Colours for the new interview footage are superb, benefiting from modern video equipment. They are vivid and vibrant with deep solid saturation. The footage from the 1970s and 1980s is at times quite washed out and hazy looking. It is nonetheless serviceable for the task.

    There are no MPEG artefacts. Film to video artefacts are also absent. The new interview footage is free from artefacts, but the older archival footage contains several analogue tape problems.

    There is a set of subtitles available, these being English for the Hearing Impaired. They are quite good, though not completely accurate, but close enough and don't encroach on the screen graphics (details of the games being played or the player being interviewed). They move up the screen whenever any graphics appear on the screen which is a nice touch.

    This is a dual layered disc, but I couldn't spot the layer change.

Video Ratings Summary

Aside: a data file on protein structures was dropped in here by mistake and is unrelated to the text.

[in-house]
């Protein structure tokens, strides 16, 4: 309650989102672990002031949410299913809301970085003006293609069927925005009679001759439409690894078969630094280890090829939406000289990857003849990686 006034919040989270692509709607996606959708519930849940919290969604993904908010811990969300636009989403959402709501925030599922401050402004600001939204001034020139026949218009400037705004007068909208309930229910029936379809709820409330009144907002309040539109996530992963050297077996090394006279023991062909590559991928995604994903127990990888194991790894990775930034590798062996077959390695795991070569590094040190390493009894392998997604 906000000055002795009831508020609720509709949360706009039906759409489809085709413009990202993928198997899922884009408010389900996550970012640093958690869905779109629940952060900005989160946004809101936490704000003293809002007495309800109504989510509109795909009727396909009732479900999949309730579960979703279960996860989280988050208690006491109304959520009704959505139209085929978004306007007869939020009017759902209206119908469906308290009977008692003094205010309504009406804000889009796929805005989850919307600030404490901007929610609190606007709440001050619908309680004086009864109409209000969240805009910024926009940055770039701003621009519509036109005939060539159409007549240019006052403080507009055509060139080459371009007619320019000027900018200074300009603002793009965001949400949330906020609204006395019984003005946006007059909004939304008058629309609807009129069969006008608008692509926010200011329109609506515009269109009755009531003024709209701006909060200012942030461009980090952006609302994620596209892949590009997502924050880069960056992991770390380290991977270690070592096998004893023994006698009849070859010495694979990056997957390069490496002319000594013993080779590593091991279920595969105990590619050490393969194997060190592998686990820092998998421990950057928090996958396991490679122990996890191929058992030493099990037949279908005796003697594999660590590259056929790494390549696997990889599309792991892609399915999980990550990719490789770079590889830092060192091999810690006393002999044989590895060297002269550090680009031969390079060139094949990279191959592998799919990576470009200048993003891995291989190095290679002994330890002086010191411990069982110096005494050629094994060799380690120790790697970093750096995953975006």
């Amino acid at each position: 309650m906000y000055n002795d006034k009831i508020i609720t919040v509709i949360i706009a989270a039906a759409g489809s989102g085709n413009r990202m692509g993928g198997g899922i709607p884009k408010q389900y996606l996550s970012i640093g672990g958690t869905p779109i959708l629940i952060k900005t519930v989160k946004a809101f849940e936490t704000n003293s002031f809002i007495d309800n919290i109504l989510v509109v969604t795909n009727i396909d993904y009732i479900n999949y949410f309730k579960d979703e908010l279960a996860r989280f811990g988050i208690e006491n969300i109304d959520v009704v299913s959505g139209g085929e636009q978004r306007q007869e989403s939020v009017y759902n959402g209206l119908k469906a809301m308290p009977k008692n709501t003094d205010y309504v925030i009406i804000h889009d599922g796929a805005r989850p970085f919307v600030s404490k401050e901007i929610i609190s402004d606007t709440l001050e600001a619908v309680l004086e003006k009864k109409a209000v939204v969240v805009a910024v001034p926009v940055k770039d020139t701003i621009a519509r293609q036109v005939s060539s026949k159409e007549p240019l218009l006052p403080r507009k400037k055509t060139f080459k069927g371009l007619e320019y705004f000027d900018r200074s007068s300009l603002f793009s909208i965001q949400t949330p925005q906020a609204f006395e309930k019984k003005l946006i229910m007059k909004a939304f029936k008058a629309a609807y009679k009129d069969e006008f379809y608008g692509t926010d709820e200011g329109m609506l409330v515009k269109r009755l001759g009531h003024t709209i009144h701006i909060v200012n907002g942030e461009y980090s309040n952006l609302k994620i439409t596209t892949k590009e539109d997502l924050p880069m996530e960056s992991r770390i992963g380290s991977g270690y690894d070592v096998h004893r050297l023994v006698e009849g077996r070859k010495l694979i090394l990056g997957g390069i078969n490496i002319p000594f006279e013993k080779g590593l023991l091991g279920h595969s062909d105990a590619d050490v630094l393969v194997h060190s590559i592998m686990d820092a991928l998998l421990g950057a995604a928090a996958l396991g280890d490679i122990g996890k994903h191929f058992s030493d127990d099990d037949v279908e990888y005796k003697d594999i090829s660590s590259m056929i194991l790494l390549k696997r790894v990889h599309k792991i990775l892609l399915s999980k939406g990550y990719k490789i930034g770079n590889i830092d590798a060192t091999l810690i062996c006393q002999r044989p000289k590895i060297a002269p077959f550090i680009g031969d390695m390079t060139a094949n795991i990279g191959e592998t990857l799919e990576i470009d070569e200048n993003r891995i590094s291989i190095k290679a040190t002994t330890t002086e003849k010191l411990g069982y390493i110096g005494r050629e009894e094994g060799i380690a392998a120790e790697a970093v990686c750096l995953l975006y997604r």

Shadow Detail
Film-To-Video Artefacts
Film Artefacts


    A fairly basic audio selection graces this disc. We get an English Dolby Digital 2.0 soundtrack as the only option.

    Dialogue is pretty much all this is about, being a narrative and interview style documentary. This is handled well with no obvious problems. The older commentary audio is a little harsh with little fidelity but it does the job expected. There are also no audio sync issues.

    There is some really absorbing music used to introduce each of the games against the four major nations. In addition there are several uses of a choir to sing one of the traditional songs or anthems for those countries (Oh Danny Boy, Swing Low, Sweet Chariot, Waltzing Matilda, etc). Overall, the use of music is quite engaging.

    There is no surround or subwoofer use at all.

Audio Ratings Summary
Audio Sync
Surround Channel Use


Main Menu Audio & Animation

Featurette-Schoolboys in the Mist